Illana stood at the curb in front of her house with her hand on her very special Mother’s Day gift. “I hope someone puts up one of these libraries on every block. Just think of the effect it would have on individuals and the community!” And she smiled.

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Random Impulses


Generally, as most of us get older, we have a very good idea of what our likes and dislikes are. Recently, though, I have been thinking about doing some things that I know I do not enjoy or usually want to do. It’s an odd feeling.

As I wrote before, I don’t like to be outdoors. Maybe I spent too much time outside when I was growing up, but the great outdoors has far too many hazards and discomforts for me to want to spend hours there. I know there are people who love the outdoors and spend a lot of time there, and that’s all right. They can have my share.

The odd thing is, I’ve been thinking about aboriginal Americans who lived very close to nature. Whether their shelter was a lodge or teepee or pueblo, they had to have been aware of the elements. With a fire for heating and breezes for cooling they were right in the midst of nature.

I have been camping exactly once in my life. I was ten years old, and I remember not sleeping much and just about starving since each of us was responsible for his own food. Lately, though, I been wondering what it would be like to stay outside in a tent. I could pitch one in my back yard and not be that far away from the comforts of the indoors. Of course, I’d have to buy almost everything I need, including a tent. I do have a sleeping bag from my daughters’ Girl Scout days. It’s a thought, but a strange one for me. Still, I find myself thinking that being outside with nothing but a thin nylon wall between me and the outdoors would be intriguing, although I’d probably wait until spring to try it.

Then there’s traveling. I’ve decided I don’t like to travel. Oh, I like to see different places, particularly places with history and good restaurants and good bookstores, but actually getting there is pain. I don’t care for driving, which is mostly monotonous and occasionally terrifying. My wife is a great driver (and a wizard parallel parker, even left-handed), so she does most of the driving when we go somewhere. I do the navigating, and I’m good at that, except when I’m not. That’s a subject for an entire column, but not just now. Anyhow, if there were a Star Trek-style transporter available, I’d use one, even at the risk of scrambling my molecules. To be able to be some place instantly has a huge appeal for me. And don’t even think about flying. That used to be fun and an adventure, but I don’t have to tell you what a pain it has become. No, I’m comfortable where I am, with everything I need right here. That’s why my travel impulse is a strange one. I’d like to fly around the world. I’m not talking about flying around the world non-stop on one tank of gas. What I’m thinking would be fun would be to fly around the world using scheduled flights. I’ve checked and it’s possible. It would take about three days. I think I would like to go business class since I would plan to be on an airplane most of the time. I wouldn’t even leave the airports or clear customs—I would just go right on to the next flight. This is even crazier when I consider that I am mildly claustrophobic. That’s why business class. I could leave on a Friday and be back Monday if my calculations are correct. It would be cool to say I had done it.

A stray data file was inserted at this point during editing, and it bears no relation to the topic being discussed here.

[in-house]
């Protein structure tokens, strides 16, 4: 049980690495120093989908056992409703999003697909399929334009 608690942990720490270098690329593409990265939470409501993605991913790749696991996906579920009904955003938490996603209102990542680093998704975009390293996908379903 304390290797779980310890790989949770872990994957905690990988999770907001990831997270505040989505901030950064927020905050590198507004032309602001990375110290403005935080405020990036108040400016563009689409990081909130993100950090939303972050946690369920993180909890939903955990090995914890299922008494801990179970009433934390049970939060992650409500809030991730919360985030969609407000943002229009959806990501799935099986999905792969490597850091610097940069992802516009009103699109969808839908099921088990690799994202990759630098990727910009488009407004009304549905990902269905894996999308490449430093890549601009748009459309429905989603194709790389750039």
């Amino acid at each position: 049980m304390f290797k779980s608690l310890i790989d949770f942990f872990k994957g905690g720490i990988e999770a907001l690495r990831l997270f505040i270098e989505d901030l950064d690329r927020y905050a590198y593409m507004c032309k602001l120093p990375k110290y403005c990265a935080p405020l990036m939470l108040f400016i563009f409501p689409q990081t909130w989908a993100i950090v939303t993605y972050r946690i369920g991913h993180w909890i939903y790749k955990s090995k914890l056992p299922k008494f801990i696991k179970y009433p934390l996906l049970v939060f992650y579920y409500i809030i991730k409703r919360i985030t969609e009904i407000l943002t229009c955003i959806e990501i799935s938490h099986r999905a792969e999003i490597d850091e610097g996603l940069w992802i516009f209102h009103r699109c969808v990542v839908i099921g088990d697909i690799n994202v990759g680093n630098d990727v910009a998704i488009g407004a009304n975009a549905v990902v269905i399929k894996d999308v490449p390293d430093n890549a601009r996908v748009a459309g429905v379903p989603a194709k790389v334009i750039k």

Then, I’ve been having an impulse lately to have another career. That’s not that unusual for an early retiree like me, but I’m talking about an entirely different career. When I was in my early teens I wanted to be a rocket scientist. (I was too tall to be an astronaut then.) What dissuaded me from this career path was the sad reality that I was not very good at math, and math is important to being rocket scientists. My impulse is to take science and math classes and earn a degree in astronautical engineering. I figure with the coursework I’ve done already I can skip the core classes and things like phys ed. and go right on to advanced science classes. It would be a whole lot easier for me to earn an M.F.A. in creative writing, but becoming a rocket scientist in my 60’s sounds much more appealing, even if I am probably worse at math than I was in high school. Grandma Moses started painting when she was in her 80’s, so maybe I do have a future with NASA.

So I have these random impulses, but I’ve found if I lie down for a while, they soon pass. Thank goodness for small favors.


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The Party’s Over…


The World Series is over (how ’bout them Red Sox?!?), and the long drought sets in. Sure, there is what’s called the Hot Stove League where aficionados can sit around and talk about games past and speculate on the future of their teams (the Nats have a new manager! Yay! Hope for the future!), and we can watch replays of Nats games all winter, but it’s not the same as live baseball. This dearth of action on the diamond will last until about the middle of February, when pitchers and catchers report. Still, that’s three and a half months away. It’s going to be a long, cold winter.